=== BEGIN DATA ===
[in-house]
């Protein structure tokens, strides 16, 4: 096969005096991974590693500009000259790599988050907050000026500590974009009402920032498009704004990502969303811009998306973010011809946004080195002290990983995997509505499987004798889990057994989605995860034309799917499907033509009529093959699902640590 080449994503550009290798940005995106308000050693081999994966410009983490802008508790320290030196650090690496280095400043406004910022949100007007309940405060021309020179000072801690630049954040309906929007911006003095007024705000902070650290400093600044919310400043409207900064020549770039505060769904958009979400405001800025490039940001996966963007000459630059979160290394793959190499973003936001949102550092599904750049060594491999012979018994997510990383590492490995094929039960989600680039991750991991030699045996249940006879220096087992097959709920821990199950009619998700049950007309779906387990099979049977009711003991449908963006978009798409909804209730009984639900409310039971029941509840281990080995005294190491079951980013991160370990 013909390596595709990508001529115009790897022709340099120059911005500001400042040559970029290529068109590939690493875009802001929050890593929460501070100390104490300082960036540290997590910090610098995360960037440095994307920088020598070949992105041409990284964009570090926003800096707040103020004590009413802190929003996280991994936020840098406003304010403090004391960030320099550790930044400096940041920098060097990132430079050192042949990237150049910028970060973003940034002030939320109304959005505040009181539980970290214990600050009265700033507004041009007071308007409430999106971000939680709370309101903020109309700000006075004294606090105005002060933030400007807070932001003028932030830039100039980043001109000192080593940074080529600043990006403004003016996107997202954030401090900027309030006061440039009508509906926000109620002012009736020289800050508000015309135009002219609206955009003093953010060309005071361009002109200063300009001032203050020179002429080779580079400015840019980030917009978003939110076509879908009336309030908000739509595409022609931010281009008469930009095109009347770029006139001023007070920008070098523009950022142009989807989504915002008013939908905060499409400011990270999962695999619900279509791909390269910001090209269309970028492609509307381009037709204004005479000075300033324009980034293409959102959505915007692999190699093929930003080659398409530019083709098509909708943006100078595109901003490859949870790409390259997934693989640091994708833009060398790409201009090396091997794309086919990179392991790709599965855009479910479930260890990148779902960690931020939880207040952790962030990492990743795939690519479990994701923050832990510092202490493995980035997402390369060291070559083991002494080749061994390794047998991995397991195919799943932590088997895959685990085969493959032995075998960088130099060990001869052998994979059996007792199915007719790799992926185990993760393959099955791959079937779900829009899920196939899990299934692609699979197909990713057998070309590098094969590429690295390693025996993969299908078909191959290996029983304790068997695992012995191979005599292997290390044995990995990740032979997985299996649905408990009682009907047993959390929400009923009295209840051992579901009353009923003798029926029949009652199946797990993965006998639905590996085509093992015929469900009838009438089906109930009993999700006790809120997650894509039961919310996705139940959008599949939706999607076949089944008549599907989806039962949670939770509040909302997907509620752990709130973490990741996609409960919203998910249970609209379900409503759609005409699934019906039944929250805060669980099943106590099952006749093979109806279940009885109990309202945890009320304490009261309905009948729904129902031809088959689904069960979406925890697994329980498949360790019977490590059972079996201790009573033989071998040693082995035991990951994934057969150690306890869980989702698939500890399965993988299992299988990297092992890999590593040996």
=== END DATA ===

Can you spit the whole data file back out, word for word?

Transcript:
[in-house]
């Protein structure tokens, strides 16, 4: 096969005096991974590693500009000259790599988050907050000026500590974009009402920032498009704004990502969303811009998306973010011809946004080195002290990983995997509505499987004798889990057994989605995860034309799917499907033509009529093959699902640590 080449994503550009290798940005995106308000050693081999994966410009983490802008508790320290030196650090690496280095400043406004910022949100007007309940405060021309020179000072801690630049954040309906929007911006003095007024705000902070650290400093600044919310400043409207900064020549770039505060769904958009979400405001800025490039940001996966963007000459630059979160290394793959190499973003936001949102550092599904750049060594491999012979018994997510990383590492490995094929039960989600680039991750991991030699045996249940006879220096087992097959709920821990199950009619998700049950007309779906387990099979049977009711003991449908963006978009798409909804209730009984639900409310039971029941509840281990080995005294190491079951980013991160370990 013909390596595709990508001529115009790897022709340099120059911005500001400042040559970029290529068109590939690493875009802001929050890593929460501070100390104490300082960036540290997590910090610098995360960037440095994307920088020598070949992105041409990284964009570090926003800096707040103020004590009413802190929003996280991994936020840098406003304010403090004391960030320099550790930044400096940041920098060097990132430079050192042949990237150049910028970060973003940034002030939320109304959005505040009181539980970290214990600050009265700033507004041009007071308007409430999106971000939680709370309101903020109309700000006075004294606090105005002060933030400007807070932001003028932030830039100039980043001109000192080593940074080529600043990006403004003016996107997202954030401090900027309030006061440039009508509906926000109620002012009736020289800050508000015309135009002219609206955009003093953010060309005071361009002109200063300009001032203050020179002429080779580079400015840019980030917009978003939110076509879908009336309030908000739509595409022609931010281009008469930009095109009347770029006139001023007070920008070098523009950022142009989807989504915002008013939908905060499409400011990270999962695999619900279509791909390269910001090209269309970028492609509307381009037709204004005479000075300033324009980034293409959102959505915007692999190699093929930003080659398409530019083709098509909708943006100078595109901003490859949870790409390259997934693989640091994708833009060398790409201009090396091997794309086919990179392991790709599965855009479910479930260890990148779902960690931020939880207040952790962030990492990743795939690519479990994701923050832990510092202490493995980035997402390369060291070559083991002494080749061994390794047998991995397991195919799943932590088997895959685990085969493959032995075998960088130099060990001869052998994979059996007792199915007719790799992926185990993760393959099955791959079937779900829009899920196939899990299934692609699979197909990713057998070309590098094969590429690295390693025996993969299908078909191959290996029983304790068997695992012995191979005599292997290390044995990995990740032979997985299996649905408990009682009907047993959390929400009923009295209840051992579901009353009923003798029926029949009652199946797990993965006998639905590996085509093992015929469900009838009438089906109930009993999700006790809120997650894509039961919310996705139940959008599949939706999607076949089944008549599907989806039962949670939770509040909302997907509620752990709130973490990741996609409960919203998910249970609209379900409503759609005409699934019906039944929250805060669980099943106590099952006749093979109806279940009885109990309202945890009320304490009261309905009948729904129902031809088959689904069960979406925890697994329980498949360790019977490590059972079996201790009573033989071998040693082995035991990951994934057969150690306890869980989702698939500890399965993988299992299988990297092992890999590593040996």